New Wave

The new wave (nova vlna) of artsy avant-garde productions washed ashore in the mid-1960s. Among the earliest and best were CernyPetr (Black Peter, 1963; the US version was called Peter & Paula) and Ldsky jedne plavovldsky (Loves of a Blonde, 1965) by Milos Forman. Slovak director Jan Kadar forged ahead with Smrt si Hkd Engelchen (Death Calls Itself Engelchen, 1963) and teamed up with Elmar Klos to produce Obchod na korze (The Shop on Main

Czech Film Center (www .filmcenter.cz) has the iowdown on film festivals and current Czech productions.

You can read snippets of Czech and Slovak authors in translation at http:// centomag.org/cesiit/.

Street, 1965), which won an Academy Award for best foreign film. It's a moving film depicting the life of Jews in Slovakia under Nazi occupation. In 1967, Czech director Jiri Menzel garnered the same honour with Ostfe sledovane vlaky (Closely Watched Trains), based on Bohumil Hrabal's eponymous book about growing up during WWII. Frantisek Vlacil's Marketa Lazarovd (1967), a medieval epic of paganism versus Christianity on a personal level, usually tops polls ranking the best Czech films of all time.

It was a busy, successful period, but just a few short years later the Soviet invasion stopped the flow abruptly. Many young directors of the time escaped censorship because they were among the first graduates of the Academy of Film during communist rule and were therefore assumed to be ideologically 'clean'. Some took a hiatus; some left the country. Forman became a successful Hollywood director with films like One Flew Over the Cuckoo's Nest, Amadeus (filmed in Prague) and The People vs Larry Flint.

Films critical of the postinvasion regime were made during 1969 and 1970 but were promptiy banned from public screening. The most outstanding of those from Czech directors were the morbid Spalovac inrtvol (The Cremator of Corpses), directed by Juraj Herz, and the gloomy Ucho (The Ear), directed by Karel Kachyna. Zert (The Joke, 1970), directed by Jaromil Jires, is a film version of Milan Kundera's eponymous book. The gritty and powerful documentaries by Slovak film-makers Dusan Hanak and Dusan Dusek were banned during the communist years but their popularity remained strong.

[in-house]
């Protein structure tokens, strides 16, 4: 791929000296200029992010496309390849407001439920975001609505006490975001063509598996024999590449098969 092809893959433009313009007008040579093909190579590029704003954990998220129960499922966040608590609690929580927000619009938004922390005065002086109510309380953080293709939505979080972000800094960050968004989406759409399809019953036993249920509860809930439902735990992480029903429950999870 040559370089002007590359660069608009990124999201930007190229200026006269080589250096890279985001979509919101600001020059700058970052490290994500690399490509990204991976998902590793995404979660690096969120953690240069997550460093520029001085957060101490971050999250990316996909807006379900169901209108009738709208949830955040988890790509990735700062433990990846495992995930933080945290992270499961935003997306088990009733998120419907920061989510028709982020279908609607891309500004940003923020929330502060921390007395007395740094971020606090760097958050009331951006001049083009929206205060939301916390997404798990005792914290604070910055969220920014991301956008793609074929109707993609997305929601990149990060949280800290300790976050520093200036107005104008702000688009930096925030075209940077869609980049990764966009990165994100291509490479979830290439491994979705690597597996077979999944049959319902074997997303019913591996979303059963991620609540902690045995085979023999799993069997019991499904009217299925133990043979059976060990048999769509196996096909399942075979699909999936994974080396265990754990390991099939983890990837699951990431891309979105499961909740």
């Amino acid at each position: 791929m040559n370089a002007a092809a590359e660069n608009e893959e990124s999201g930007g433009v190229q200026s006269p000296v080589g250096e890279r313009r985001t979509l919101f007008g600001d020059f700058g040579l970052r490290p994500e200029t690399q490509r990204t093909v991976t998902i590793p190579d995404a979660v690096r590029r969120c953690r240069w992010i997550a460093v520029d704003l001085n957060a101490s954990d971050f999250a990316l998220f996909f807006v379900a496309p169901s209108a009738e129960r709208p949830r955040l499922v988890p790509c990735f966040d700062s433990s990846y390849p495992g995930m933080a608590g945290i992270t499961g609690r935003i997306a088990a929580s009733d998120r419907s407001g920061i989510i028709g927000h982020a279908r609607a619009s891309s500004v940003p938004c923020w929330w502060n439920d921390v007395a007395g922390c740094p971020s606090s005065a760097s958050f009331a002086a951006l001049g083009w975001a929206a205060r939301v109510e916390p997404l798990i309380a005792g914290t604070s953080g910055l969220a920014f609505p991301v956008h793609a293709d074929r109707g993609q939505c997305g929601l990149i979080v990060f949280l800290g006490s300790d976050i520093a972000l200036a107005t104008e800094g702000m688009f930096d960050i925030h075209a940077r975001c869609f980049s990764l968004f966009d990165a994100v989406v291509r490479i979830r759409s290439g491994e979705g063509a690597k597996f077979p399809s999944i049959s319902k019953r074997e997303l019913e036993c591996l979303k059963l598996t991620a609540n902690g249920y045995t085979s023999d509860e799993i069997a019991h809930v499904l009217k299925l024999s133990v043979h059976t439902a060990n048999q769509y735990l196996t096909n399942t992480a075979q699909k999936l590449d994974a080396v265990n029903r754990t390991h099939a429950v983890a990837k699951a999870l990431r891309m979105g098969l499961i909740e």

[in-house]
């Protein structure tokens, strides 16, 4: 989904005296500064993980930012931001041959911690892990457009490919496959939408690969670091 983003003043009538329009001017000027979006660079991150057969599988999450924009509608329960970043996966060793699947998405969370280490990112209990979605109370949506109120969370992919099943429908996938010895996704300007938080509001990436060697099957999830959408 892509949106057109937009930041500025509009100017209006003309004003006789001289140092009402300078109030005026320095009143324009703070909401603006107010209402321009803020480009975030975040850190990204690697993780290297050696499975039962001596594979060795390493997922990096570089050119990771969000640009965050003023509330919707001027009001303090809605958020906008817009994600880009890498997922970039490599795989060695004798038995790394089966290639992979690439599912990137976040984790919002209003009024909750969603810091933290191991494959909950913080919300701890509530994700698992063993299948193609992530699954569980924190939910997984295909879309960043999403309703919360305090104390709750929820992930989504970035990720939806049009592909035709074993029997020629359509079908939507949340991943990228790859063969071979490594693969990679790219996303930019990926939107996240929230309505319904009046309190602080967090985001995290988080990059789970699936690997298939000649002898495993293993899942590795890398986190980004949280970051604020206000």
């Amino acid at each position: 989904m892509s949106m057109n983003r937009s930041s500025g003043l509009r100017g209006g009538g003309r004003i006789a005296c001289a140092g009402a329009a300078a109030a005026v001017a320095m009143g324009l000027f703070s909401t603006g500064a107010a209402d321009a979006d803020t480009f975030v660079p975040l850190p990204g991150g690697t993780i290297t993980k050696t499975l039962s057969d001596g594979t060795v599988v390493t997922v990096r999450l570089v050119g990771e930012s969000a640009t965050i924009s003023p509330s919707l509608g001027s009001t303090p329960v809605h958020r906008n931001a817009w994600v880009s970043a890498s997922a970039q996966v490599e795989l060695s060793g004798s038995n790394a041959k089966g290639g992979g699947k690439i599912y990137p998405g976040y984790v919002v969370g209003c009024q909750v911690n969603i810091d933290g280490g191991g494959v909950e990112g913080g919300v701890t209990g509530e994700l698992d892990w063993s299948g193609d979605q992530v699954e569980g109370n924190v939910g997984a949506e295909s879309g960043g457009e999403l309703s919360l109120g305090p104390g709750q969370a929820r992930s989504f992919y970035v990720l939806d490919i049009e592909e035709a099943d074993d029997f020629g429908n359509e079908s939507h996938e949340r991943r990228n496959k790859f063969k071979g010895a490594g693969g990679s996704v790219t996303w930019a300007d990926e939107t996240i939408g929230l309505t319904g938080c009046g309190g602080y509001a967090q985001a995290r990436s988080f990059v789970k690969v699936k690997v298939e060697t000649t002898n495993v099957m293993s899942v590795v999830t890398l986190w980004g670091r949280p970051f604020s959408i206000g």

Probably the best among the films of the next two communist decades was the comedy Vesnicko ma stfediskovd (My Sweet Little Village, 1985) directed by Jiri Menzel - a subtie look at the workings and failings of socialism in a village cooperative. One of Slovakia's best-loved directors is Juraj Jakubisko; his Sedim na kondri a je mi dobre (I'm Sitting on a Branch and I'm Fine, 1989) is an excellent but bizarre tale of life in Slovakia after WWII involving stolen gold, murder, bad luck and tree climbing.

One of the greatest Czech exports is the animated work of Jan Svankmajer; his creepy Alice (1988) is a masterpiece. The Cabinet of Jan Svankmajer (1984) is a tribute to the film-maker by underground American animators the Quay Brothers.

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